PHOTOS: Dogs and donkeys make it to safety but rare book collection destroyed in Lyme barn fire
Lyme, Hanover, Lebanon, Orford, Thetford, Fairlee, Norwich, Etna, Piermont, Bradford among towns responding
LYME - A two-alarm fire directly behind the residence of a Hanover dentist and her husband, who is a retired rare book dealer, flattened a barn that was built in the 1990s but was stopped just inches short of their home, which was built in 1889.
Dr. Elaine Neal was shopping at the Coop when she got a call just after 10:30 a.m. Friday saying that flames were roaring up through the red barn which is attached to the back of the Neal's residence by a short breezeway. Dr. Neal said that her husband Frank was at the hospital undergoing a routine procedure when the fire broke out and was not likely to find about it for several hours.
Firefighters managed to get inside the house and get the couple's two dogs out. They also found the keys to a large pickup truck and drove it to safety away from where it had been parked next to the barn that was rapidly being consumed by the fire.
Photo courtesy of neighbor Emily Adler Boren
Dr. Elaine Neal (left) gets a hug from a neighbor over her fence as she watches her barn burn
Fire crews responded from both sides of the Connecticut River to fight the blaze and then afterwards to help pick up more than 3,000 feet of hose that had been deployed to bring the situation under control using a hydrant connected to a pond near the Lyme village green.
Michael Hinsley, who is the deputy chief of both the Hanover and Lyme fire departments, explained that, with the fuel load from what was essentially a tightly-packed library on the second story of the barn, saving the house from the encroaching fire was no mean feat.
Lyme Fire Chief Michael Mundy gives orders at the scene Friday
"One of our firefighters who was downtown spotted the smoke and called dispatch asking if we had a burn permit and as he was going to investigate we got the first 911 call from a bicyclist who was going by (on the East Thetford Road)," Hinsley recalled.
"The fire was very well established in the barn and with very limited manpower what we did was use the weight and structure of the barn to save the attached house," Hinsley explained, "By keeping the eve of the barn wet and cool from the outside we used it as a heat shield for the house. Tactically it was the only move."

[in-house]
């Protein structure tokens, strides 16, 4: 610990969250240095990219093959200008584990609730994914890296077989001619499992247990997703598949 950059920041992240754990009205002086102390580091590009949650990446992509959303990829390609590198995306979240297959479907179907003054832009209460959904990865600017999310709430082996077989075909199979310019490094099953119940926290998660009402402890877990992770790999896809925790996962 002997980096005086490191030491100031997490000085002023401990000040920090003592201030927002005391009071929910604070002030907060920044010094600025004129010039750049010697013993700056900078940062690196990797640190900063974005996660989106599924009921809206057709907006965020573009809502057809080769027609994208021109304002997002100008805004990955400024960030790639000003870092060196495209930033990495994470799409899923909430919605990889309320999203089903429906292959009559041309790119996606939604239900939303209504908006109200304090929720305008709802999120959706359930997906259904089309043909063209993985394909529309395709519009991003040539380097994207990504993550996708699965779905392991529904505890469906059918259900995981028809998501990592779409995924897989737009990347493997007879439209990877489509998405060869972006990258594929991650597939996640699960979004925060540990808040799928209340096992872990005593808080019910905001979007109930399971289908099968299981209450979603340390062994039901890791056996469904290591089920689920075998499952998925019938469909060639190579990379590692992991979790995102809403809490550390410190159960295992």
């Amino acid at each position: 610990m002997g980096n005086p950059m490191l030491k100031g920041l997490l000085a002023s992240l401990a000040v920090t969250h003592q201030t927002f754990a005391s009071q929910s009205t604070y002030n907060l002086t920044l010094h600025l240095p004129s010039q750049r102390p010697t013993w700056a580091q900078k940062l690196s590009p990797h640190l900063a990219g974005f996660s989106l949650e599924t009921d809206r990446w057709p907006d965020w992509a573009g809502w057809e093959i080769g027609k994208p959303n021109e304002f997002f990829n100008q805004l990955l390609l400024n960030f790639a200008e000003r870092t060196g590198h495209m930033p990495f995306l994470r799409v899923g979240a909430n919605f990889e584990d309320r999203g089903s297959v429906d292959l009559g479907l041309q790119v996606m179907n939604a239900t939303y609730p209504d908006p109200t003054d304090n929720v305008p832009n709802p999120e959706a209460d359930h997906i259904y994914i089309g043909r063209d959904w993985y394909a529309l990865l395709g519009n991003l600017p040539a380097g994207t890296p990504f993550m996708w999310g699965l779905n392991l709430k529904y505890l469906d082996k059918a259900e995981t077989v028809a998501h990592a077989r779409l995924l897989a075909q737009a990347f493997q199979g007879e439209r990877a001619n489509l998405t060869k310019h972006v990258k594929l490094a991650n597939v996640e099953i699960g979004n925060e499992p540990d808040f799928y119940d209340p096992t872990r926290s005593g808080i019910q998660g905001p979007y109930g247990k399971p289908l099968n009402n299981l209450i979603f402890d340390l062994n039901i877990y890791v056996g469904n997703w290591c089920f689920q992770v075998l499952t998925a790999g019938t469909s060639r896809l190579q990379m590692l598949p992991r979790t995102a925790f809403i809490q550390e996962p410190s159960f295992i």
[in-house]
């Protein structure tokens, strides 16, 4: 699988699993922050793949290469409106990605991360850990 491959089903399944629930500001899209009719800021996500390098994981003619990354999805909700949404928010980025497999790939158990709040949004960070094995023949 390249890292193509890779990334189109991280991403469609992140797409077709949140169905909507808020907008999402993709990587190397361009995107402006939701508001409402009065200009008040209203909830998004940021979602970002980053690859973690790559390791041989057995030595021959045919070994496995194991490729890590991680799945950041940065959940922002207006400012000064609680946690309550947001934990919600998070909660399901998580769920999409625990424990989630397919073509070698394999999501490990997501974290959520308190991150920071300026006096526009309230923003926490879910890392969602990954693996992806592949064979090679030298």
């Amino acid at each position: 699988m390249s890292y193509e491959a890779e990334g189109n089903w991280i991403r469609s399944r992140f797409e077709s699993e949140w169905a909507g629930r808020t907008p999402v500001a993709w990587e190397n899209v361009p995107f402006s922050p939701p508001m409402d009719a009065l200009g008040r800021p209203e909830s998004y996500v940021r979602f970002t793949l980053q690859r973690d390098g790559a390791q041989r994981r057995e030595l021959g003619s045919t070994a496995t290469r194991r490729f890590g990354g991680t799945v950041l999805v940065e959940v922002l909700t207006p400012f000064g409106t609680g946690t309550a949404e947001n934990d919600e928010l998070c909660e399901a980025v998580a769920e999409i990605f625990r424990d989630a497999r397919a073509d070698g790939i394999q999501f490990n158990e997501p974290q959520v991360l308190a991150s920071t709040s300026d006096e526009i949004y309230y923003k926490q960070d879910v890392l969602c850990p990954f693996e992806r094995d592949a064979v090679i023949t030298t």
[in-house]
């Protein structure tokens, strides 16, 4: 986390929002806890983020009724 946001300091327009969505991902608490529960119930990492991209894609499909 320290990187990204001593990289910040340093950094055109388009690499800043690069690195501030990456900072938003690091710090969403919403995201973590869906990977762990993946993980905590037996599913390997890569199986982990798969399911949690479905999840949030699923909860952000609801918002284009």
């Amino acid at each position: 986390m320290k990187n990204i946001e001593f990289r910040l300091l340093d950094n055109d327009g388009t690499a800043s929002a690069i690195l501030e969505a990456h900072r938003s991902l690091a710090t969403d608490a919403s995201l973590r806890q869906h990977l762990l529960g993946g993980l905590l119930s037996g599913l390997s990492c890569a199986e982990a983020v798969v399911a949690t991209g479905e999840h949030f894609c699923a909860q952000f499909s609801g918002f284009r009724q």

A Hanover engine crew suited up in airpacks and made an interior attack, coming through the front of the house and setting up in the breezeway at the back in order to push the fire away from where it had already started coming through a vent pipe into the house. "They cut it off and saved the house," Hinsley said.
A firefighter enters through the front of the house
Lyme Firefighter Charles Ragan operates the pump control panel atop a pumper truck
The Neal's three small donkeys had stalls inside one corner of the barn and arriving firefighters managed to shoo them off to safety on the far side of a fenced-in field where neighbors arrived to try and take care of them.
A plan to round the trio up and put them in a horse transporter for a trip to a nearby farm proved to be futile as the quick-footed donkeys outran every attempt at corralling them. "It's fun to watch and God Bless you for trying, but this isn't going to work," Neal told her friends as she watched the impromptu rodeo break out.
Despite the smoke filling their paddock, donkeys named Jack the Nipper, Tootsie Roll, and Don(key) Quixote were definitely not having any part of the idea of moving them to a neighbor's field
In the end it proved easier to just rebuild part of their fence in order to keep them away from the charred barn
Fire operations and the extensive overhaul afterwards shut down traffic through parts of Lyme for four hours
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